Motorola, Google’s Blind Spot

Was Motorola a big blunder for Google? Two years ago Google acquired Motorola for $12.5 billion, and has just announced an agreement to sell Motorola to Lenovo for $2.91 billion. The original acquisition of Motorola has proved to be a heavy financial loss for Google, but a steal on Lenovo’s part.

What was Google thinking? The company originally expressed interest in Motorola because they wanted the security of Motorola patents in order to stand up to Apple and Microsoft in court cases. In Microsoft v. Motorola, the original lawsuit was valued at $4 billion, but ultimately the case closed with Microsoft paying $1.7 million annually. At that rate it would take 3,235 years for the lawsuit to reach the original predicted valuation. Additionally, Motorola’s sales began to drop drastically over the two years.


Faheem Rasheed Najm.  Now that’s not a name many people would recognize, even though he has had quite the prominent presence in pop culture for the past decade.  The name of his people will recognize?  T-Pain.  Since starting his career over 10 years ago as a rapper and singer, T-Pain has released four albums and

Eminem’s Monster

Whether you love him or you hate him, one cannot ignore Eminem’s success and lyrical expertise. Since hitting stardom in the late ‘90s, Eminem’s continual success can now be neurologically explained thanks to a group of researchers.

The answer lies in one of his latest hits.

According to psychologist Scott Barry Kaufman, the brains of creative geniuses and people with schizophrenia are much too similar to shrug it off as coincidence.

Is Eminem a creative genius?


Guess so.

Is he schizophrenic or bipolar? According to Eminem and those who study his music, there are two sides to him:

1. Marshall Mathers: the kid from a broken home, abandoned by his father, neglected by his mother, and misunderstood as an artist who is constantly discriminated against.

2. Slim Shady: a demented, psychotic freak who never apologizes for his views on the world.

Both sides can easily be seen through his lyrics.


Google them.


CATEminem is a creative genius with problematic psychological tendencies. According to Kaufman, creative geniuses and people with schizophrenia both have extremely active precuneus, the area that facilitates daydreaming and free association (making stuff up, basically). The only difference is that unlike people with psychological problems, creative geniuses can distinguish between fantasy and reality.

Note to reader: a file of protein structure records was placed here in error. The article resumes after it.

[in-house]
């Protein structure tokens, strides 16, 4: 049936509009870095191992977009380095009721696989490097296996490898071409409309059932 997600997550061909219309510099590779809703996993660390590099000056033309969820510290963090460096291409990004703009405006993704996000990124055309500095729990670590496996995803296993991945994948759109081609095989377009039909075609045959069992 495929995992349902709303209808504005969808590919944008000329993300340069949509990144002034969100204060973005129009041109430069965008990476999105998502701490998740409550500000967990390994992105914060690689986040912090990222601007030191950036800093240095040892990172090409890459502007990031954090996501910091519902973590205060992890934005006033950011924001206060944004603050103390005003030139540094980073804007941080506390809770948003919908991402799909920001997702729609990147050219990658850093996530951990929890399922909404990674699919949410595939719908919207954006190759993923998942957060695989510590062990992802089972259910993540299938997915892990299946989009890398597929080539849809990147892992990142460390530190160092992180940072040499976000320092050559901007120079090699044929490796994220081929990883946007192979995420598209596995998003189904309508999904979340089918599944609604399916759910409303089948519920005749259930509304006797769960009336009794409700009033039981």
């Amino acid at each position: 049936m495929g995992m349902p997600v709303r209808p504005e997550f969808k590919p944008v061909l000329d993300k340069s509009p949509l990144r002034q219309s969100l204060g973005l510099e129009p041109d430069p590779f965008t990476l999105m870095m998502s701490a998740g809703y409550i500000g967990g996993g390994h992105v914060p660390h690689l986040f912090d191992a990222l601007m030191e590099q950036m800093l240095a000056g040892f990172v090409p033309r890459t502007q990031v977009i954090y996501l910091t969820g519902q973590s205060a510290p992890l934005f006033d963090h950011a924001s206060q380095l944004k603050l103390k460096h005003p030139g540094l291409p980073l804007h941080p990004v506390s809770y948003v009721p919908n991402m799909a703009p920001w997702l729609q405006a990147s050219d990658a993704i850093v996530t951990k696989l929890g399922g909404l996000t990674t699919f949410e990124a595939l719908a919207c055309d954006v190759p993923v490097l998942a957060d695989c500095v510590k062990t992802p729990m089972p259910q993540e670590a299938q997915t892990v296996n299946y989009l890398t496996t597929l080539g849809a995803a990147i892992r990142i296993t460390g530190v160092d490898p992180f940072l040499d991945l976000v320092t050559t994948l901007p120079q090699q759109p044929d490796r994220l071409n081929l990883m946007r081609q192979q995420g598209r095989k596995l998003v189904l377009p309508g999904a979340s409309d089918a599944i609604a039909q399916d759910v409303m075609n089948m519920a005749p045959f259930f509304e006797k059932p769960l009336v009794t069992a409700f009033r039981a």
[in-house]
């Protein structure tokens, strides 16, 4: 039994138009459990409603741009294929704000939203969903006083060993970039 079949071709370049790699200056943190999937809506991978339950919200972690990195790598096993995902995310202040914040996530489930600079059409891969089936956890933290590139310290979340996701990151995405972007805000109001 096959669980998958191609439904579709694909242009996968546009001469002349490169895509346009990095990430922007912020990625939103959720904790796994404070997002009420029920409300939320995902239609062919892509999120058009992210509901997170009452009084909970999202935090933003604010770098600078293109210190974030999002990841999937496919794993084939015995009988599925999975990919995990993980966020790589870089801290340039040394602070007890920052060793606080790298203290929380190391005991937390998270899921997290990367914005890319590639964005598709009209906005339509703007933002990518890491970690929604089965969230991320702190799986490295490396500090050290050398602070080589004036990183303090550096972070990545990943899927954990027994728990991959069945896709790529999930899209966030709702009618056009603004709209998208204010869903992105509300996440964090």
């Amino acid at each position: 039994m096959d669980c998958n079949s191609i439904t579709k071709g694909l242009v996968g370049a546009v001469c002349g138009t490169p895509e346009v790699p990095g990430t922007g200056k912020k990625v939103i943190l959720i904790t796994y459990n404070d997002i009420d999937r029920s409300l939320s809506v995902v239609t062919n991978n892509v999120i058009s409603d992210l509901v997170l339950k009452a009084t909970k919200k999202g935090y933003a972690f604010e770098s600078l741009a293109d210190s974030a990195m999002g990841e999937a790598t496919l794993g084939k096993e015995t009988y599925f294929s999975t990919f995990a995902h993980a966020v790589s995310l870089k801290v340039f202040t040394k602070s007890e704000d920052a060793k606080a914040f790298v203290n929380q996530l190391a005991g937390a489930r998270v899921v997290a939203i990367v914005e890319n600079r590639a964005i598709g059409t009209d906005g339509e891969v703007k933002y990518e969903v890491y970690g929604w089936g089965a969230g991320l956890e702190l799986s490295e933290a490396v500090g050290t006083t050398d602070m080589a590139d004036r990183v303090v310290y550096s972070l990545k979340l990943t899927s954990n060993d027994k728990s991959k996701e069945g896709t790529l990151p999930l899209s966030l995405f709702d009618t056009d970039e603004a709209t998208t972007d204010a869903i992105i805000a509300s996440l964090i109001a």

According to interviews and data collected from people with bipolar disorder, the biggest struggle is the anguish the disorder causes, but there is the
silver lining of the euphoric highs it also brings, along with the boosts of confidence and the creativity it sometimes sparks. Kaufman states that it is Lyricsa great myth that creative geniuses are always consistently geniuses, which supports the before claims by people with a bipolar disorder and Eminem’s lyrics.

Many of Eminem’s “flops” or failed projects only back-up the claim of him being a creative genius. Comparing him to another creative genius, Thomas Edison, we see that most of his [Edison’s] stuff is bad. Many even say he had some of the worst ideas of the time; he just managed to get it together for a few things. Through these few things, just like Eminem, Edison was able to show his more advanced cognitive skills. According to Heather Berlin, a partner researcher of Kaufman, Eminem probably has more advanced connections in his brain (despite the psychological problems) in terms of his language areas. This is easily seen in his new song, Rap God, where he slips 100 words into 20 seconds (Guinness World Record for most words in a hit single) averaging more than four words a second. Furthermore, both researchers would predict that his area of the brain that filters curse words might be smaller than average. This, though, can also be attributed to a bipolar disorder since Eminem does not use curse words around kids; hence, he has control on when and how to give in to Slim Shady, the “bad” side of him.